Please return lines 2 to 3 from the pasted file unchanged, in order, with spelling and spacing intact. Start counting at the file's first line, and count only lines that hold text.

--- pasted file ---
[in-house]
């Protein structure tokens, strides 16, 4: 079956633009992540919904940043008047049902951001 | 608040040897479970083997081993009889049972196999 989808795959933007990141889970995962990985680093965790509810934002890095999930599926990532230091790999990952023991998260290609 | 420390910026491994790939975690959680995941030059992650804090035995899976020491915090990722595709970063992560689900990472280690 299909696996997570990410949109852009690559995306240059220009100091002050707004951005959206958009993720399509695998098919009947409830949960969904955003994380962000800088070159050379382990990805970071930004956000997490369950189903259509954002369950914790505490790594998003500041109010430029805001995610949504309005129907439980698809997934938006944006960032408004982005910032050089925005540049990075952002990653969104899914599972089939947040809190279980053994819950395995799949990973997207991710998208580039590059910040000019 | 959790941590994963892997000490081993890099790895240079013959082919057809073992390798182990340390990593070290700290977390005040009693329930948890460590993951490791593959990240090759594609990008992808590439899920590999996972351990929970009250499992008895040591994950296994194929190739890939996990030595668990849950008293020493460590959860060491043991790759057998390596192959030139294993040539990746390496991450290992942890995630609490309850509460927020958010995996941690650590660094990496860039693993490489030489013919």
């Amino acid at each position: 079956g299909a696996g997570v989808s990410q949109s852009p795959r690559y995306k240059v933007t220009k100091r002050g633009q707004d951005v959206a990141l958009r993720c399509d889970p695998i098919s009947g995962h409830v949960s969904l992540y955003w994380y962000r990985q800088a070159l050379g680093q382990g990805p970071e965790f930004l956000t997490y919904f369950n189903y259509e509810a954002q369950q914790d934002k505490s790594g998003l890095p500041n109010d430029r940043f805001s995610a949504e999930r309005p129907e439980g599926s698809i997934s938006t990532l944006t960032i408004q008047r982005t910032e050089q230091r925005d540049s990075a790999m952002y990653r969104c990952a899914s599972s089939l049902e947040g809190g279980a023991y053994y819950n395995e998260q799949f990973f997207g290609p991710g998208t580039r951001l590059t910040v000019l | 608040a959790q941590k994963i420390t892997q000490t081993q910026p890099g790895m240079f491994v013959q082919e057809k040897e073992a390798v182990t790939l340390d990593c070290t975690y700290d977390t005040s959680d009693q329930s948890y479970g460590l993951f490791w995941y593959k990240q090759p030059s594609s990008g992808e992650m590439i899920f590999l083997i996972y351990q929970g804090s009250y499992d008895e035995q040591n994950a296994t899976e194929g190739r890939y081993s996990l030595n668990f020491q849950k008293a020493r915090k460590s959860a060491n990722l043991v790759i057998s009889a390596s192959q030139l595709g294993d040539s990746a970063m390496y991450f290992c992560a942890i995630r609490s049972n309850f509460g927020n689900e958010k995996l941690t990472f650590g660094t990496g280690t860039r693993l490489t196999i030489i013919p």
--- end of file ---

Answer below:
């Protein structure tokens, strides 16, 4: 079956633009992540919904940043008047049902951001 | 608040040897479970083997081993009889049972196999 989808795959933007990141889970995962990985680093965790509810934002890095999930599926990532230091790999990952023991998260290609 | 420390910026491994790939975690959680995941030059992650804090035995899976020491915090990722595709970063992560689900990472280690 299909696996997570990410949109852009690559995306240059220009100091002050707004951005959206958009993720399509695998098919009947409830949960969904955003994380962000800088070159050379382990990805970071930004956000997490369950189903259509954002369950914790505490790594998003500041109010430029805001995610949504309005129907439980698809997934938006944006960032408004982005910032050089925005540049990075952002990653969104899914599972089939947040809190279980053994819950395995799949990973997207991710998208580039590059910040000019 | 959790941590994963892997000490081993890099790895240079013959082919057809073992390798182990340390990593070290700290977390005040009693329930948890460590993951490791593959990240090759594609990008992808590439899920590999996972351990929970009250499992008895040591994950296994194929190739890939996990030595668990849950008293020493460590959860060491043991790759057998390596192959030139294993040539990746390496991450290992942890995630609490309850509460927020958010995996941690650590660094990496860039693993490489030489013919």
């Amino acid at each position: 079956g299909a696996g997570v989808s990410q949109s852009p795959r690559y995306k240059v933007t220009k100091r002050g633009q707004d951005v959206a990141l958009r993720c399509d889970p695998i098919s009947g995962h409830v949960s969904l992540y955003w994380y962000r990985q800088a070159l050379g680093q382990g990805p970071e965790f930004l956000t997490y919904f369950n189903y259509e509810a954002q369950q914790d934002k505490s790594g998003l890095p500041n109010d430029r940043f805001s995610a949504e999930r309005p129907e439980g599926s698809i997934s938006t990532l944006t960032i408004q008047r982005t910032e050089q230091r925005d540049s990075a790999m952002y990653r969104c990952a899914s599972s089939l049902e947040g809190g279980a023991y053994y819950n395995e998260q799949f990973f997207g290609p991710g998208t580039r951001l590059t910040v000019l | 608040a959790q941590k994963i420390t892997q000490t081993q910026p890099g790895m240079f491994v013959q082919e057809k040897e073992a390798v182990t790939l340390d990593c070290t975690y700290d977390t005040s959680d009693q329930s948890y479970g460590l993951f490791w995941y593959k990240q090759p030059s594609s990008g992808e992650m590439i899920f590999l083997i996972y351990q929970g804090s009250y499992d008895e035995q040591n994950a296994t899976e194929g190739r890939y081993s996990l030595n668990f020491q849950k008293a020493r915090k460590s959860a060491n990722l043991v790759i057998s009889a390596s192959q030139l595709g294993d040539s990746a970063m390496y991450f290992c992560a942890i995630r609490s049972n309850f509460g927020n689900e958010k995996l941690t990472f650590g660094t990496g280690t860039r693993l490489t196999i030489i013919p």